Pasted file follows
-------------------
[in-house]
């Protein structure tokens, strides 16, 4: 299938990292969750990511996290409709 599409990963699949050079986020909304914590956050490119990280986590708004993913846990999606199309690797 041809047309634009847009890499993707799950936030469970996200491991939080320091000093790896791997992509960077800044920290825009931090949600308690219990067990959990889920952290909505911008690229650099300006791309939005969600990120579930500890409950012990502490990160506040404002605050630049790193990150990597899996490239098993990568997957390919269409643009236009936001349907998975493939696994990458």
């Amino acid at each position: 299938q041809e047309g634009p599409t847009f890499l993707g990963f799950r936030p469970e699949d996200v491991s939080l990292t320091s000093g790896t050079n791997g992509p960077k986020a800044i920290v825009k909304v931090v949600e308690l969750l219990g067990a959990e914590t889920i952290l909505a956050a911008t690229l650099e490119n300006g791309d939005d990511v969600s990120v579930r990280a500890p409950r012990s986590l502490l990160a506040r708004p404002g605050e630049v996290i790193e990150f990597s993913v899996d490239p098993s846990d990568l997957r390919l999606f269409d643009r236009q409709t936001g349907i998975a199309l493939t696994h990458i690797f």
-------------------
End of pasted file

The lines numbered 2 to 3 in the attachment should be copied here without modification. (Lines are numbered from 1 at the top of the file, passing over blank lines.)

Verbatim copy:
């Protein structure tokens, strides 16, 4: 299938990292969750990511996290409709 599409990963699949050079986020909304914590956050490119990280986590708004993913846990999606199309690797 041809047309634009847009890499993707799950936030469970996200491991939080320091000093790896791997992509960077800044920290825009931090949600308690219990067990959990889920952290909505911008690229650099300006791309939005969600990120579930500890409950012990502490990160506040404002605050630049790193990150990597899996490239098993990568997957390919269409643009236009936001349907998975493939696994990458």
């Amino acid at each position: 299938q041809e047309g634009p599409t847009f890499l993707g990963f799950r936030p469970e699949d996200v491991s939080l990292t320091s000093g790896t050079n791997g992509p960077k986020a800044i920290v825009k909304v931090v949600e308690l969750l219990g067990a959990e914590t889920i952290l909505a956050a911008t690229l650099e490119n300006g791309d939005d990511v969600s990120v579930r990280a500890p409950r012990s986590l502490l990160a506040r708004p404002g605050e630049v996290i790193e990150f990597s993913v899996d490239p098993s846990d990568l997957r390919l999606f269409d643009r236009q409709t936001g349907i998975a199309l493939t696994h990458i690797f």